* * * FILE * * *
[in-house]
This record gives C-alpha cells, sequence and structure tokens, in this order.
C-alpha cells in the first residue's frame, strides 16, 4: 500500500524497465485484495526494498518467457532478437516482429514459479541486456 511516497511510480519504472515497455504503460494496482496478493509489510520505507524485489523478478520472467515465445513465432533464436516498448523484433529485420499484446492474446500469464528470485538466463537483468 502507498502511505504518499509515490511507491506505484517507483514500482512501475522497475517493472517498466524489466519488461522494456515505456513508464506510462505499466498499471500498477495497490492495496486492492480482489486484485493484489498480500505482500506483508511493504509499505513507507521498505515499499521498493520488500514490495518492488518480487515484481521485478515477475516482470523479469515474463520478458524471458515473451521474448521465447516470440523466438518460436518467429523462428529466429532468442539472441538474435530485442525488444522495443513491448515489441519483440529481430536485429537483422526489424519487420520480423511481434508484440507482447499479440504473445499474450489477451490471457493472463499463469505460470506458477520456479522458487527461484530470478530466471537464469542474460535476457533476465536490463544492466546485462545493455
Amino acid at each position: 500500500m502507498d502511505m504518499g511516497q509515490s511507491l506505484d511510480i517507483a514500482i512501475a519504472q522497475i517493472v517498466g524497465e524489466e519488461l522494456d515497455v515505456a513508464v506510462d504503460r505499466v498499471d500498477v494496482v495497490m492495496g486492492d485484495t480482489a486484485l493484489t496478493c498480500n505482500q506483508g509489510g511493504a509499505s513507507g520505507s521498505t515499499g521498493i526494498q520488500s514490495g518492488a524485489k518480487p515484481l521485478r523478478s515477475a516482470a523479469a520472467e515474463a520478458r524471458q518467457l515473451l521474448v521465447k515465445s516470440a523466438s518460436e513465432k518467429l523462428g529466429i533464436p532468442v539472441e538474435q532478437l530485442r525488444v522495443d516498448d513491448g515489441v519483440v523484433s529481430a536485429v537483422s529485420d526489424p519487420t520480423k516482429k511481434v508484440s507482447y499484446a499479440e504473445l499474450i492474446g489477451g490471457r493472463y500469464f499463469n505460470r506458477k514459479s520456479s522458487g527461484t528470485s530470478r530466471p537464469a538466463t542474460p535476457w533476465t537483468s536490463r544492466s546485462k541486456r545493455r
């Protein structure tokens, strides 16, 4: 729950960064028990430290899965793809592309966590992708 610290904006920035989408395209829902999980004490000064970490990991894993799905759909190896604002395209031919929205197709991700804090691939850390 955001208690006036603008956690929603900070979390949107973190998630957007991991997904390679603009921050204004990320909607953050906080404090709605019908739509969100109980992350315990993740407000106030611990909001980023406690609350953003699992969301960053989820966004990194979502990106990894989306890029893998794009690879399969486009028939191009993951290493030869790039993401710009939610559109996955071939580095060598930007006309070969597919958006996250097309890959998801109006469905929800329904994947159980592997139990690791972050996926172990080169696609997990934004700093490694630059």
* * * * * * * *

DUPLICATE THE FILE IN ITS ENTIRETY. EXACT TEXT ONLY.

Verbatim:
[in-house]
This record gives C-alpha cells, sequence and structure tokens, in this order.
C-alpha cells in the first residue's frame, strides 16, 4: 500500500524497465485484495526494498518467457532478437516482429514459479541486456 511516497511510480519504472515497455504503460494496482496478493509489510520505507524485489523478478520472467515465445513465432533464436516498448523484433529485420499484446492474446500469464528470485538466463537483468 502507498502511505504518499509515490511507491506505484517507483514500482512501475522497475517493472517498466524489466519488461522494456515505456513508464506510462505499466498499471500498477495497490492495496486492492480482489486484485493484489498480500505482500506483508511493504509499505513507507521498505515499499521498493520488500514490495518492488518480487515484481521485478515477475516482470523479469515474463520478458524471458515473451521474448521465447516470440523466438518460436518467429523462428529466429532468442539472441538474435530485442525488444522495443513491448515489441519483440529481430536485429537483422526489424519487420520480423511481434508484440507482447499479440504473445499474450489477451490471457493472463499463469505460470506458477520456479522458487527461484530470478530466471537464469542474460535476457533476465536490463544492466546485462545493455
Amino acid at each position: 500500500m502507498d502511505m504518499g511516497q509515490s511507491l506505484d511510480i517507483a514500482i512501475a519504472q522497475i517493472v517498466g524497465e524489466e519488461l522494456d515497455v515505456a513508464v506510462d504503460r505499466v498499471d500498477v494496482v495497490m492495496g486492492d485484495t480482489a486484485l493484489t496478493c498480500n505482500q506483508g509489510g511493504a509499505s513507507g520505507s521498505t515499499g521498493i526494498q520488500s514490495g518492488a524485489k518480487p515484481l521485478r523478478s515477475a516482470a523479469a520472467e515474463a520478458r524471458q518467457l515473451l521474448v521465447k515465445s516470440a523466438s518460436e513465432k518467429l523462428g529466429i533464436p532468442v539472441e538474435q532478437l530485442r525488444v522495443d516498448d513491448g515489441v519483440v523484433s529481430a536485429v537483422s529485420d526489424p519487420t520480423k516482429k511481434v508484440s507482447y499484446a499479440e504473445l499474450i492474446g489477451g490471457r493472463y500469464f499463469n505460470r506458477k514459479s520456479s522458487g527461484t528470485s530470478r530466471p537464469a538466463t542474460p535476457w533476465t537483468s536490463r544492466s546485462k541486456r545493455r
């Protein structure tokens, strides 16, 4: 729950960064028990430290899965793809592309966590992708 610290904006920035989408395209829902999980004490000064970490990991894993799905759909190896604002395209031919929205197709991700804090691939850390 955001208690006036603008956690929603900070979390949107973190998630957007991991997904390679603009921050204004990320909607953050906080404090709605019908739509969100109980992350315990993740407000106030611990909001980023406690609350953003699992969301960053989820966004990194979502990106990894989306890029893998794009690879399969486009028939191009993951290493030869790039993401710009939610559109996955071939580095060598930007006309070969597919958006996250097309890959998801109006469905929800329904994947159980592997139990690791972050996926172990080169696609997990934004700093490694630059």